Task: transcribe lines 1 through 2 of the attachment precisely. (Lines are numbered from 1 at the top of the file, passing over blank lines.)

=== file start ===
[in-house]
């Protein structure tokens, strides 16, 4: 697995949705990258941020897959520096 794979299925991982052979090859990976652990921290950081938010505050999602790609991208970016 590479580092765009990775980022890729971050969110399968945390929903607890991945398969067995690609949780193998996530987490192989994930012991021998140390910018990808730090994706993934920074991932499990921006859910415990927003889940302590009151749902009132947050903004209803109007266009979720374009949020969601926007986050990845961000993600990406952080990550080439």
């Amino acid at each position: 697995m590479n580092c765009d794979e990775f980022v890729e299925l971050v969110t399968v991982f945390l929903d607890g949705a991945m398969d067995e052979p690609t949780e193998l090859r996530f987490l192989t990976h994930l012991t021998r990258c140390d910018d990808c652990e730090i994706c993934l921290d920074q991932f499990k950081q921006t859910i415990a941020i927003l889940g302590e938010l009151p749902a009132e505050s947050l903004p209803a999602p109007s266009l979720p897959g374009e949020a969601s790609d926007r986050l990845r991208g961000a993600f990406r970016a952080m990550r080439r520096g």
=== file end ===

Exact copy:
[in-house]
């Protein structure tokens, strides 16, 4: 697995949705990258941020897959520096 794979299925991982052979090859990976652990921290950081938010505050999602790609991208970016 590479580092765009990775980022890729971050969110399968945390929903607890991945398969067995690609949780193998996530987490192989994930012991021998140390910018990808730090994706993934920074991932499990921006859910415990927003889940302590009151749902009132947050903004209803109007266009979720374009949020969601926007986050990845961000993600990406952080990550080439």